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Crossing the Globe: A Voyage of Discovery

By Preston Price

    Migration and Culture class was extremely educational and effective for more than one particular reason.  For one, we are in a new era of globalization and migration plays a key role in the global economy of today, so this class was effective in  teaching someone important issues for understanding our present day world.  The class is also relevant to the Semester at Sea voyage because one can personally observe and visually witness signs of migration in numerous places across the globe thus realize the extent to which migration is a global phenomenon.  By taking Migration and Culture along with participating in Semester at Sea, I have become more aware of the reality that this is a global world that we currently live in.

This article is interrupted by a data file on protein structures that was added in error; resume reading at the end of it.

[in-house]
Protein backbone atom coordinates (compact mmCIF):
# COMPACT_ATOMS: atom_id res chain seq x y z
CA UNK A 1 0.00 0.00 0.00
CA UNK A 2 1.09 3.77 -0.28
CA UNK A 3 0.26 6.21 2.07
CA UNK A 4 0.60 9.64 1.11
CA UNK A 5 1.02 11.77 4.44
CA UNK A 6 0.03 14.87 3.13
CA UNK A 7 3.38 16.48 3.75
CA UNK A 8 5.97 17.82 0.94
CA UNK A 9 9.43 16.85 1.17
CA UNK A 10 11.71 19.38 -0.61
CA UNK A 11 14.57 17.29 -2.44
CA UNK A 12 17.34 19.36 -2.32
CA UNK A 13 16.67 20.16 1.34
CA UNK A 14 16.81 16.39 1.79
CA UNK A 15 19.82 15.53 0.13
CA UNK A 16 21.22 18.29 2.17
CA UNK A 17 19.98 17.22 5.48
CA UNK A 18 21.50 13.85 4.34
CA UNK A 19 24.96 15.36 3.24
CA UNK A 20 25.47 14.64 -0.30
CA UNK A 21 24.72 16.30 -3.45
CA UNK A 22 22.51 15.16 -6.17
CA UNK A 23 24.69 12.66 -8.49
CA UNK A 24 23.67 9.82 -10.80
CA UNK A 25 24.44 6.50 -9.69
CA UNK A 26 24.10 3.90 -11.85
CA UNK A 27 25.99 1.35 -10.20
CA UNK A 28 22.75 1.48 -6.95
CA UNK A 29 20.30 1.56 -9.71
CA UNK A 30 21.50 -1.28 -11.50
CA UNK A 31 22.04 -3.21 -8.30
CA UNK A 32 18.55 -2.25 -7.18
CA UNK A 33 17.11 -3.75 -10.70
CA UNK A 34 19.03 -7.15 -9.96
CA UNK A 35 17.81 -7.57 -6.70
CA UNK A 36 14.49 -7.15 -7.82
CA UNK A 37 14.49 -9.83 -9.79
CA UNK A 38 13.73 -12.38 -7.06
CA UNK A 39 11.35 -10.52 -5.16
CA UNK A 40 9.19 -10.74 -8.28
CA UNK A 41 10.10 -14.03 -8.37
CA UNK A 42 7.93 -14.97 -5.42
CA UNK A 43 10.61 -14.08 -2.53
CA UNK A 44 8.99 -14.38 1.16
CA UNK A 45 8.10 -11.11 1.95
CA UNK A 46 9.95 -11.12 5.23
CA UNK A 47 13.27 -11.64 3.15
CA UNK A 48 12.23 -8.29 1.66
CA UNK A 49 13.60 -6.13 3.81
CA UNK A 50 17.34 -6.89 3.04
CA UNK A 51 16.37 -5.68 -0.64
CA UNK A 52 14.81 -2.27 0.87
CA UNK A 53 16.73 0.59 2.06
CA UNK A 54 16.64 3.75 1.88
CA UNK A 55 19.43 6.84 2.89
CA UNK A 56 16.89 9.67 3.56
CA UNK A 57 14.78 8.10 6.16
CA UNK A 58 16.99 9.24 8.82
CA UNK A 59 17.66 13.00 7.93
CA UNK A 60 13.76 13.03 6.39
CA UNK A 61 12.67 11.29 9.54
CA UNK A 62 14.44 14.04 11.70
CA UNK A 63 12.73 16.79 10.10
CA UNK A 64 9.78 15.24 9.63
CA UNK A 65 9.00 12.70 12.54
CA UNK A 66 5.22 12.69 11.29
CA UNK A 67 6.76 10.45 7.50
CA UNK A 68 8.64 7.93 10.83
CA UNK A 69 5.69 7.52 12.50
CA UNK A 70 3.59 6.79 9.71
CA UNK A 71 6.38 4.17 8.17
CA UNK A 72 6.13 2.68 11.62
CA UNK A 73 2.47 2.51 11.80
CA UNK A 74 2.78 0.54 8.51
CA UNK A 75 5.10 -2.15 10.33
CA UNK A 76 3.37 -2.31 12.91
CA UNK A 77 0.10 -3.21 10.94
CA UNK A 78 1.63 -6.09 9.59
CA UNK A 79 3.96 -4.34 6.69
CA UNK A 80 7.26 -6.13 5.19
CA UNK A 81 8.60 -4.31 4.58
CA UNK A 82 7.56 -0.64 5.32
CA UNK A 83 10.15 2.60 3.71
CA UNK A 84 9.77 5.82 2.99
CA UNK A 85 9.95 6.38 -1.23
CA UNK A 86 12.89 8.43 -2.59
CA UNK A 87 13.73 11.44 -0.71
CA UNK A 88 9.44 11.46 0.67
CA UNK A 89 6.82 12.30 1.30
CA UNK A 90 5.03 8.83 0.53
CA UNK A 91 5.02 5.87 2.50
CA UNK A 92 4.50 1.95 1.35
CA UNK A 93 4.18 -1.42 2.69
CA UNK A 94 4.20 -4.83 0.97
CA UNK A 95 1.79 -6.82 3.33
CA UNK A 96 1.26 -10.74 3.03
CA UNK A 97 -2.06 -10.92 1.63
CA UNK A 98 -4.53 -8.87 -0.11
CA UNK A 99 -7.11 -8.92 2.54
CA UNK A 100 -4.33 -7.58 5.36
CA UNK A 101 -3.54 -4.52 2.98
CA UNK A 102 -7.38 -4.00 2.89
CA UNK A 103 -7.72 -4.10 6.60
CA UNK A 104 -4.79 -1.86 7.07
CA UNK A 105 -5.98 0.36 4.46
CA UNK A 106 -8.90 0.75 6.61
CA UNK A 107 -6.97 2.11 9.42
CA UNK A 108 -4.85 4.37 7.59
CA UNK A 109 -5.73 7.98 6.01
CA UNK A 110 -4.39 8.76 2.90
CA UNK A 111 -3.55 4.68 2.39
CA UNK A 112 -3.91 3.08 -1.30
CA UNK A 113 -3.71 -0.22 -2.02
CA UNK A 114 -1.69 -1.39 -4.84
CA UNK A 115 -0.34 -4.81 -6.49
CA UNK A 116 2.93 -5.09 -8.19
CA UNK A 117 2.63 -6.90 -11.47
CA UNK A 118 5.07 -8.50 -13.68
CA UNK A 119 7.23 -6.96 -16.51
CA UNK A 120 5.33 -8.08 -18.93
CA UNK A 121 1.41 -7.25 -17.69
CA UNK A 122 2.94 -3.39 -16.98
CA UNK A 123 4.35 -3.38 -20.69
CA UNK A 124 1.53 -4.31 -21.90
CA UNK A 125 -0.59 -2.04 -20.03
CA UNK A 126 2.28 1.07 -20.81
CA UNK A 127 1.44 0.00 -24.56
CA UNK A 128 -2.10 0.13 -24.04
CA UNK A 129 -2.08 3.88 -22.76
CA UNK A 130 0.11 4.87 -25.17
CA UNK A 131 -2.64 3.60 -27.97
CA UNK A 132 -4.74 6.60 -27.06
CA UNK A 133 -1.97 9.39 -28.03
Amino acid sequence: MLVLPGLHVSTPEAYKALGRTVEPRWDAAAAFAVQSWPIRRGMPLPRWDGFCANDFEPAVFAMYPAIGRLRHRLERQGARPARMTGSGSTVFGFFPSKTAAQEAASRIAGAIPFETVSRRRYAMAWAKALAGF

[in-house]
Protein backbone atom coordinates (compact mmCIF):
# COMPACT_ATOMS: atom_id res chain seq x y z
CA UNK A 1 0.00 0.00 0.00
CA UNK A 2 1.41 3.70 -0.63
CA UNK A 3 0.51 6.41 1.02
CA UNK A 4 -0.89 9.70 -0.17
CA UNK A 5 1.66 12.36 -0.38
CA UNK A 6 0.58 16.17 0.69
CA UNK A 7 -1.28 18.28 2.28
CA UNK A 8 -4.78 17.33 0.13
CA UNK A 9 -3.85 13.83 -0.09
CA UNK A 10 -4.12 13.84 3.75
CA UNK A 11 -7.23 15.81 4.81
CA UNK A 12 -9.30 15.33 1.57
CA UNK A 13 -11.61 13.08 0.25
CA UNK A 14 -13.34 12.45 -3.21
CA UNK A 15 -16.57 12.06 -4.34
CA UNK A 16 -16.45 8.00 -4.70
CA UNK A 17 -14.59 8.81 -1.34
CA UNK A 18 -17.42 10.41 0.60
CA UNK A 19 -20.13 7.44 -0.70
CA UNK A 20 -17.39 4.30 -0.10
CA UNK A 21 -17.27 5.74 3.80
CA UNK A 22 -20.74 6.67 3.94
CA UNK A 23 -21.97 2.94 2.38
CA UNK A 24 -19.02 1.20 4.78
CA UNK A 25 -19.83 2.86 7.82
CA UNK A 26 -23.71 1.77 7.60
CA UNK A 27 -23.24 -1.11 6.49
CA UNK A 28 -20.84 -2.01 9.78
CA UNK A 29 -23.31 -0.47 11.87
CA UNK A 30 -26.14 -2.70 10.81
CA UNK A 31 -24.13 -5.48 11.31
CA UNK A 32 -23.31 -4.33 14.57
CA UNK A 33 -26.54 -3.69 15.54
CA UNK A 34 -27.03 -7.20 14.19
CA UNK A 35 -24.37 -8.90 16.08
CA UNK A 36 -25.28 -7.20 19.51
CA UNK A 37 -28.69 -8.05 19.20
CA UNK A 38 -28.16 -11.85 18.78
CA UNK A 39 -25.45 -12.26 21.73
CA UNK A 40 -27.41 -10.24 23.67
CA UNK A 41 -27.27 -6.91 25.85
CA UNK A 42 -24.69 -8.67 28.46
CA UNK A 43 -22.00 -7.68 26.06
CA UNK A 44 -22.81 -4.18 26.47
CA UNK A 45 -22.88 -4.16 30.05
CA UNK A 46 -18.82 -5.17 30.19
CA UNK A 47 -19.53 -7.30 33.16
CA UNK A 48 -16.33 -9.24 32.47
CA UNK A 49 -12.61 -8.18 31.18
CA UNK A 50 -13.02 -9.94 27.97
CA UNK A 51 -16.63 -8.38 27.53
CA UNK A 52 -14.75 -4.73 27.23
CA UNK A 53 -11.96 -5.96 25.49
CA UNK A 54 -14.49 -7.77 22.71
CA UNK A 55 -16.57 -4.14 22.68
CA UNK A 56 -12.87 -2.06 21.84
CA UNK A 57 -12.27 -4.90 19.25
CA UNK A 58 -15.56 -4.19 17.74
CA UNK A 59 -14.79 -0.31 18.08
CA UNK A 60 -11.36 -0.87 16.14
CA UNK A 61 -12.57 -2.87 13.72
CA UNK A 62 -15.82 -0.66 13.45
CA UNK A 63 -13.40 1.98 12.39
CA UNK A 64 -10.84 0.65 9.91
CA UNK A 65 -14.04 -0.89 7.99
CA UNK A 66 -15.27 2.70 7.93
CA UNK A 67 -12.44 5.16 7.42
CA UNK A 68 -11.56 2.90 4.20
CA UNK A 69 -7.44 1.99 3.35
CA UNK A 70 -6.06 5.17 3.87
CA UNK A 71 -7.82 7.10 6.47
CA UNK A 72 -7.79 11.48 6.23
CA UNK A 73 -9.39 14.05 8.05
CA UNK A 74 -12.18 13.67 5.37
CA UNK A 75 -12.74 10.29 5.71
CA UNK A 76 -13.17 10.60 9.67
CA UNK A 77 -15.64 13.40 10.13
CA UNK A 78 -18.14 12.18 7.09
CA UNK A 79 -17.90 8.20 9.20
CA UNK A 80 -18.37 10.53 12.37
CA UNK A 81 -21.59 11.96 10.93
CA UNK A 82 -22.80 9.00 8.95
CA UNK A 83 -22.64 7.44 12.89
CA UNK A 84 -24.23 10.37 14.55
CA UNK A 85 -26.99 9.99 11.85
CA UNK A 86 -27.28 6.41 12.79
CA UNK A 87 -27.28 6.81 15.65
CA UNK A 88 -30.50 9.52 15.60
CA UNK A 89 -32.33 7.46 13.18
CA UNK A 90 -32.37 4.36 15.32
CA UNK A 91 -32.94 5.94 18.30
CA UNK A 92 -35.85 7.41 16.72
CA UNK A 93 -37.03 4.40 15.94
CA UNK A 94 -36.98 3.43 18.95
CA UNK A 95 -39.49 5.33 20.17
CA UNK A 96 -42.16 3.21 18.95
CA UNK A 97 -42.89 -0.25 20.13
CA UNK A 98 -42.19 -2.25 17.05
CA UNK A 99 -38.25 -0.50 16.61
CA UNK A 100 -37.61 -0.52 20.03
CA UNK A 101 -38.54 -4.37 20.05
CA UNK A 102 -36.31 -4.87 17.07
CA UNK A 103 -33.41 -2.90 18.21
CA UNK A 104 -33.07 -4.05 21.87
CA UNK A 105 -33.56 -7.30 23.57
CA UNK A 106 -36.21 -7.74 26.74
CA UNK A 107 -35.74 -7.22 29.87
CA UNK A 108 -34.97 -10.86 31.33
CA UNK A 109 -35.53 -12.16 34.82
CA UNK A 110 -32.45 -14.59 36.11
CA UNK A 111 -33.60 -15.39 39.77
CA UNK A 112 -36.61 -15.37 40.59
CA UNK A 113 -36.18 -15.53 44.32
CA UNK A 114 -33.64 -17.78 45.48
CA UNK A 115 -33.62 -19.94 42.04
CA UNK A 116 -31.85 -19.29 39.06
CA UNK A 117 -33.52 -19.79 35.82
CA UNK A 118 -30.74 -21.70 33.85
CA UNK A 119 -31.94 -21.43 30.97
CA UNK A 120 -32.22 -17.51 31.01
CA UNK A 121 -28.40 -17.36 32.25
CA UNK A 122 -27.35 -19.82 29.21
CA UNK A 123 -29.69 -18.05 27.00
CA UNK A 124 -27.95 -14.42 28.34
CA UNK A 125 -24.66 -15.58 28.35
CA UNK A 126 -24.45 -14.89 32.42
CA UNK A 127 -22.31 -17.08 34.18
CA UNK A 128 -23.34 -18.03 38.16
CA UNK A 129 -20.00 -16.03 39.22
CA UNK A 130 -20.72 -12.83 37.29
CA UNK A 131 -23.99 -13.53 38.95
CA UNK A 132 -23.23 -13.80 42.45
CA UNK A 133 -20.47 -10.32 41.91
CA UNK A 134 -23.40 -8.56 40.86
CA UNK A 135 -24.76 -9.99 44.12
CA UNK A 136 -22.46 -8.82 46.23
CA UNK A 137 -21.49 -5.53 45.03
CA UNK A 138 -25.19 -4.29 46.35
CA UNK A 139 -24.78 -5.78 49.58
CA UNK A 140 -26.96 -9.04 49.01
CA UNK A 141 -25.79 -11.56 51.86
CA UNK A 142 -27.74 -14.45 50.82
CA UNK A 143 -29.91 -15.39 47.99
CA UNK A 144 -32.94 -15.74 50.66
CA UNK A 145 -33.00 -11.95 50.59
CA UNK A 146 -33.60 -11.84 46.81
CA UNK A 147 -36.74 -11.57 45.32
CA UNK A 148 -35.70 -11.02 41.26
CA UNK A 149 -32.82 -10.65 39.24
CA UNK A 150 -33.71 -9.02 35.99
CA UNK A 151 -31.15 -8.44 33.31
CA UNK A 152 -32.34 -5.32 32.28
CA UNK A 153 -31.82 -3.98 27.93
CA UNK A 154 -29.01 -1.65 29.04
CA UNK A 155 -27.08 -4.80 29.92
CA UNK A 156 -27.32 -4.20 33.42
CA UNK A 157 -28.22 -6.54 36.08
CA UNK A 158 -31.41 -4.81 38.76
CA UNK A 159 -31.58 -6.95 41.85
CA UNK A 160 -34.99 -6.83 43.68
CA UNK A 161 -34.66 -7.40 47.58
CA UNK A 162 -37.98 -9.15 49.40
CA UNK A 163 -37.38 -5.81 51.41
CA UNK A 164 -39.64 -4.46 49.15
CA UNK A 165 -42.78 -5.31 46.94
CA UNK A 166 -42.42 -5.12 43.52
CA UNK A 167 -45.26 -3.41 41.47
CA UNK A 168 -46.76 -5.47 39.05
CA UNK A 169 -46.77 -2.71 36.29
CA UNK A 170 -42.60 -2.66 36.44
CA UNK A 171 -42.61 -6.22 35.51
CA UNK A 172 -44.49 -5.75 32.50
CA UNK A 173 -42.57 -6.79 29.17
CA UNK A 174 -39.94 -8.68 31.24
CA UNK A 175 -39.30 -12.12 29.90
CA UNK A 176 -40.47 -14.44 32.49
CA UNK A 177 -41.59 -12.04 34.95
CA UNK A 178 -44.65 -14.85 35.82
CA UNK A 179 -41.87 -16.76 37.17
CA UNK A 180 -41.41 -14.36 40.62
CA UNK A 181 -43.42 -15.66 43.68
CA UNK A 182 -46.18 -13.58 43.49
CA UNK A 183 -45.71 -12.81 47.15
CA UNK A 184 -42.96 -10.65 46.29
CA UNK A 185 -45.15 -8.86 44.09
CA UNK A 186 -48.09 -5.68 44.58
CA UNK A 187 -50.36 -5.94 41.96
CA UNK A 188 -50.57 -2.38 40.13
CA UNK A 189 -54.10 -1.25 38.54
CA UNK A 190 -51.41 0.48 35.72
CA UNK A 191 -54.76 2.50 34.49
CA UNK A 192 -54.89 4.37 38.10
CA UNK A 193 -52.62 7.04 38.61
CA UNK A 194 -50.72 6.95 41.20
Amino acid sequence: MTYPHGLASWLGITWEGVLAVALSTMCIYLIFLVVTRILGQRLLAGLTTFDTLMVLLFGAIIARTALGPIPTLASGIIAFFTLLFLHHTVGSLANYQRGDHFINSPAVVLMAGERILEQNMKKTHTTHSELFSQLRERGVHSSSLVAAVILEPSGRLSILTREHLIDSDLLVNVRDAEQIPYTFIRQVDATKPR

Migration has reshaped the old concept of nationalism.  This is explained in the article by Schiller, Basch, and Blanc-Szanton, titled “Transnationalism: A New Analytic Framework for Understanding Migration.”  This article describes the effects of globalization by pointing out the interconnectedness of people and places.  According to the authors, the process by which immigrants create social networks by linking together their country of origin with their country of settlement can be conceptualized as transnationalism and such modern day migrants are labeled transmigrants.  Transnationalism has threatened national sovereignty while establishing a global economy.  I don’t think transnationalism is necessarily a good or bad thing, instead I view transnationalism as being a transition period in the social evolution of humanity.  Transnationalism has however, impacted anthropological fieldwork by extinguishing single-sited ethnographic studies.  People are no longer tied just to one place over time but rather interconnected with multiple places, whether it be from the individuals themselves moving or the historical movement of their ancestors.  In reference to the article “Ethnography in/of the World System: The Emergence of Multi-Sited Ethnography,” George Marcus defines modern anthropological fieldwork as being multi-sited.  However, in doing a cross-cultural study with Semester at Sea would only assure that my observational research is multi-sited.  By analyzing the observations that I took in both the Asian and Mediterranean regions, I will gain a valid understanding of migration as a global system.